Blink Charging’s Executive Sales Manager Ryan Durbiano ran down the different types of charging methods, with the easiest (home plug-in) being the least effective and DC fast chargers the quickest (and most expensive to install).
The answer for convenience stores may be the Level 2 chargers, with typical installation costs from $5,000 to $15,000 per unit. They allow vehicles to “top off” at 40-65 miles of juice per hour of charge time. For folks tooling around town, that may be the market to capture.
The next sessions in the series, “EV 201” and “EV 301,” follow on Wednesday and Thursday, respectively.
Another fuel session – “Disappearing Gallons: Cause & Effect” – explored the multiple factors that will all contribute to the mix of approaching zero carbon emissions. While EV charging is and has been the darling of the media and governments, the session presented the multiple perspectives that too many policy makers seem to overlook.
This turned to be a highly insightful discussion between moderator Keith Reid, editor of Fuels Market News, and Fuels Institute President John Eichberger.
Eichenberger stressed that governments putting most or all of their eggs into one carbon-neutral basket is an unwise course. There are opportunities to decarbonize outside of EVs, Reid and Eichberger pointed out. Efficiency requirements will lower fuel demand and lead to more efficient liquid fuel engines.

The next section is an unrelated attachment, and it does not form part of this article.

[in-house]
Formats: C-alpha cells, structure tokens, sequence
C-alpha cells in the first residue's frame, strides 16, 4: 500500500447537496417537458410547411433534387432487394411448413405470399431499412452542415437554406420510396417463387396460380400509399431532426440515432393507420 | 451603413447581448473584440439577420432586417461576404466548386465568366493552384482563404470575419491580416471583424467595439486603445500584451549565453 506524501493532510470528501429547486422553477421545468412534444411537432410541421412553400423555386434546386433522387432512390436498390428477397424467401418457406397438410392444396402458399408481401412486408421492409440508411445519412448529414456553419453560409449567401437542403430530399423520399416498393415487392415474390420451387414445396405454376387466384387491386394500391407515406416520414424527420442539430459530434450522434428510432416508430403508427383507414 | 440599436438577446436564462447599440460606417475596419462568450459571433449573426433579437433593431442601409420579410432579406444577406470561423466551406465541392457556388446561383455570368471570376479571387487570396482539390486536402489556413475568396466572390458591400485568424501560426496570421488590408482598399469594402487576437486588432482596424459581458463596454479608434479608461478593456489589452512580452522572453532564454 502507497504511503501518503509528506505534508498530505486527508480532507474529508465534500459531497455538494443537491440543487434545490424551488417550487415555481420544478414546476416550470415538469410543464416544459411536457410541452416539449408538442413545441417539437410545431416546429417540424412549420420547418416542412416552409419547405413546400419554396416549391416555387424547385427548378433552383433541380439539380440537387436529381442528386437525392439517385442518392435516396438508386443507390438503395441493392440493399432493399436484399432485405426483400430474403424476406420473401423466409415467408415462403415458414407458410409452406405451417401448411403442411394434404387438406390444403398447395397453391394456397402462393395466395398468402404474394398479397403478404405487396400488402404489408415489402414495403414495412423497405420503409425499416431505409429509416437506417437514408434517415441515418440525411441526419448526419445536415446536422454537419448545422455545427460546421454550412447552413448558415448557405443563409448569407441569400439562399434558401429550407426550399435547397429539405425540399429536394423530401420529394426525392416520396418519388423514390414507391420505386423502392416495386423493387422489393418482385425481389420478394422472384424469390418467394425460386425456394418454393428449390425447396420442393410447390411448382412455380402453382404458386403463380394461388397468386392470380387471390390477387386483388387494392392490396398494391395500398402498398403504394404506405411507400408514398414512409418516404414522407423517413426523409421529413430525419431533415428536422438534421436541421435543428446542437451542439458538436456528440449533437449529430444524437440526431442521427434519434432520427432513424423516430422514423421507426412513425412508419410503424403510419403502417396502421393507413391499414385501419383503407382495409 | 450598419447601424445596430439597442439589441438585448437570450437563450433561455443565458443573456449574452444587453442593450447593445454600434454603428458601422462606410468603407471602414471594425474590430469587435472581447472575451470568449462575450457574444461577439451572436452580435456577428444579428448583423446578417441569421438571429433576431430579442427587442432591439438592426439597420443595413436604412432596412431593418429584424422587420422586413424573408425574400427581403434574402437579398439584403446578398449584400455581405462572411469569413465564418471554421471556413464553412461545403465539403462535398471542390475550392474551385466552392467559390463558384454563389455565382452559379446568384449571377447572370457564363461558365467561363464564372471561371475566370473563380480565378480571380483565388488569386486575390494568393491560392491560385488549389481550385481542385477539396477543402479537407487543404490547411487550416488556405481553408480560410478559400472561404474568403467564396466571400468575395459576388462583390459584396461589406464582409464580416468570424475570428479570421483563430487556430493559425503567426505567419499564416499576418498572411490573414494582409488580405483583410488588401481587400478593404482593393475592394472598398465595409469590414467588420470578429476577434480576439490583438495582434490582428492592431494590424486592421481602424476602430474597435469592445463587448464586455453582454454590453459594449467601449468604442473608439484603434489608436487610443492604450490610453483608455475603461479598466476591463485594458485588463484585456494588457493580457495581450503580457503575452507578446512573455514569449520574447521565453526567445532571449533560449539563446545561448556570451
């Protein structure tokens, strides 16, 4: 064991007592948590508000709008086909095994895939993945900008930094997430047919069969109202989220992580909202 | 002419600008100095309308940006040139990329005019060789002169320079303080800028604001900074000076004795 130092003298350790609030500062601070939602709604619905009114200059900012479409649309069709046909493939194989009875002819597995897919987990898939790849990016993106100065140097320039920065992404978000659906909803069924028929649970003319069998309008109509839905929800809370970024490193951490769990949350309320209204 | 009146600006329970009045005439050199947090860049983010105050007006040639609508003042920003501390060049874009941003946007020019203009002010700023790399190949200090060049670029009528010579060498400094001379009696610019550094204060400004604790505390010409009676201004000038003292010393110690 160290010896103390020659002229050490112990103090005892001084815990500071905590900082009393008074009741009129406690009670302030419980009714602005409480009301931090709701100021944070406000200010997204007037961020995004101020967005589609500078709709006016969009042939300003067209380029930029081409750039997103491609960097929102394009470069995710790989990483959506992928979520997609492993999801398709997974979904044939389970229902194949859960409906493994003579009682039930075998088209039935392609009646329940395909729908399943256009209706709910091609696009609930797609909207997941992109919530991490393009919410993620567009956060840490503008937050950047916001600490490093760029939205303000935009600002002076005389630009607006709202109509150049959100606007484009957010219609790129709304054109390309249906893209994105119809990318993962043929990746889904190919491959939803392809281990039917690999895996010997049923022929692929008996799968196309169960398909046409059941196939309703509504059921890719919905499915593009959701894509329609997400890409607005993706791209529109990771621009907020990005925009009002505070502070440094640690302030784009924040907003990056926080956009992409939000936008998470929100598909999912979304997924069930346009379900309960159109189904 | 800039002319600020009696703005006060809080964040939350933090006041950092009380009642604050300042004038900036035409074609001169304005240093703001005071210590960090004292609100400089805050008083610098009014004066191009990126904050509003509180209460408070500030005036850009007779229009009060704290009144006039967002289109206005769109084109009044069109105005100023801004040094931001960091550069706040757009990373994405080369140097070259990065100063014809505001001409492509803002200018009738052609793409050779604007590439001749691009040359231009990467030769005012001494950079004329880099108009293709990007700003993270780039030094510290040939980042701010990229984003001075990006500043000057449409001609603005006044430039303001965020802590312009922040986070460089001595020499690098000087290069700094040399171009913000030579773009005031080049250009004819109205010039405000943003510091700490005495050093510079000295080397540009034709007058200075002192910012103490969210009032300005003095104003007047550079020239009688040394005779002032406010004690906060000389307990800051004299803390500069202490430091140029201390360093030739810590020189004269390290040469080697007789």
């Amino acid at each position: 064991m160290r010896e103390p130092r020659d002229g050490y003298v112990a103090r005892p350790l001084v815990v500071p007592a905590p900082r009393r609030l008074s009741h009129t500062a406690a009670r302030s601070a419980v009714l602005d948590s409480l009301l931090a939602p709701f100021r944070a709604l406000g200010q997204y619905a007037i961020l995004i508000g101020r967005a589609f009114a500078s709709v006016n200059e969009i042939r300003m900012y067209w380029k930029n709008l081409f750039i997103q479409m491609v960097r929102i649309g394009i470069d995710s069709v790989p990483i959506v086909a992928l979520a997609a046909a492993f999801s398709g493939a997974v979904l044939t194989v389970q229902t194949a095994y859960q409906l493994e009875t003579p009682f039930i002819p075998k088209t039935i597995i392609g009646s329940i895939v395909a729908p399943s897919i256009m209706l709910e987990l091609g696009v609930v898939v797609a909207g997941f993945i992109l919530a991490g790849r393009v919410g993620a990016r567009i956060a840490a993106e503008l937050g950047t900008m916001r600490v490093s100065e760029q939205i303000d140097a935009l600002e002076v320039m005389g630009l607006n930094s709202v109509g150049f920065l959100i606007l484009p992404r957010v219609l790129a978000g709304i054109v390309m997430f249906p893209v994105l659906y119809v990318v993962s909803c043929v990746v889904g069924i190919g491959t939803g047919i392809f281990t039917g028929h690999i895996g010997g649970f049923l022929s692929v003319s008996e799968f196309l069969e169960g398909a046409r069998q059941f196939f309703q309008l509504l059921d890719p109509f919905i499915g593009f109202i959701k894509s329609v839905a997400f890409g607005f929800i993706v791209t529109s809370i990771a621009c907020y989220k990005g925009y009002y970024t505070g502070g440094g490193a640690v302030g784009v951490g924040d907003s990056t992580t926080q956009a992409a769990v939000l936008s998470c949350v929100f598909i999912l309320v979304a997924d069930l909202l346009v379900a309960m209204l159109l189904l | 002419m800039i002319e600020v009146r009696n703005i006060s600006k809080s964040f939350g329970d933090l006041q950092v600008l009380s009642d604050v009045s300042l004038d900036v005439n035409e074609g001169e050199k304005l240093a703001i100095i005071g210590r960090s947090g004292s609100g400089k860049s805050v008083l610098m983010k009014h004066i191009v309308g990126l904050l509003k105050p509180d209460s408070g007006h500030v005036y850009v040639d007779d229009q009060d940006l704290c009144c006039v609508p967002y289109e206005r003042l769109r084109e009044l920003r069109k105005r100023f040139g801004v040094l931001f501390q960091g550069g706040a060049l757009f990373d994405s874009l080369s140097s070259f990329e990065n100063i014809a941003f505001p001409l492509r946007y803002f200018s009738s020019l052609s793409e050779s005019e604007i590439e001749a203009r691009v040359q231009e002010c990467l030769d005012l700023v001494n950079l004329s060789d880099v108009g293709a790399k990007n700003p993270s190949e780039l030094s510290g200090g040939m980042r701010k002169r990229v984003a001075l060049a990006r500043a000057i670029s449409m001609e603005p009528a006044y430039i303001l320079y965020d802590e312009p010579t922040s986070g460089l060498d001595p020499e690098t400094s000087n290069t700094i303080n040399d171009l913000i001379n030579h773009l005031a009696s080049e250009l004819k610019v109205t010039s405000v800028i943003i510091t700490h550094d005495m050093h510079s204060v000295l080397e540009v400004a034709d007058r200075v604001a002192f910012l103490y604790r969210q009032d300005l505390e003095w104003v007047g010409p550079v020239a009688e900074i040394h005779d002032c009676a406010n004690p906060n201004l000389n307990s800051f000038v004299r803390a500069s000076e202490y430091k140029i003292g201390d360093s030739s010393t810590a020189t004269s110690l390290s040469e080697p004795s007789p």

By underestimating other options like biofuels, improving combustion engine and other technologies that will prove useful over what will be a long vehicle fuels runway, when the disadvantages of electric battery cells and other environmental impacts not yet on the radar come to light. At that point, reversing course on EVs could be costly for the entire economy.
“We’re so focused on electrification that we’re not asking these other questions,” said Eichberger. “What about the ‘what ifs’?”
Not many decision makers are asking about the unintended consequences of the so-called EV revolution. EVs have fewer parts. How hard will the auto parts and repair industry be hit? EVs use less labor to assemble. How hard will auto workers and organized labor be hit? The solution can’t be, Eichberger said, to decarbonize at any cost.
Cross Channel Competitors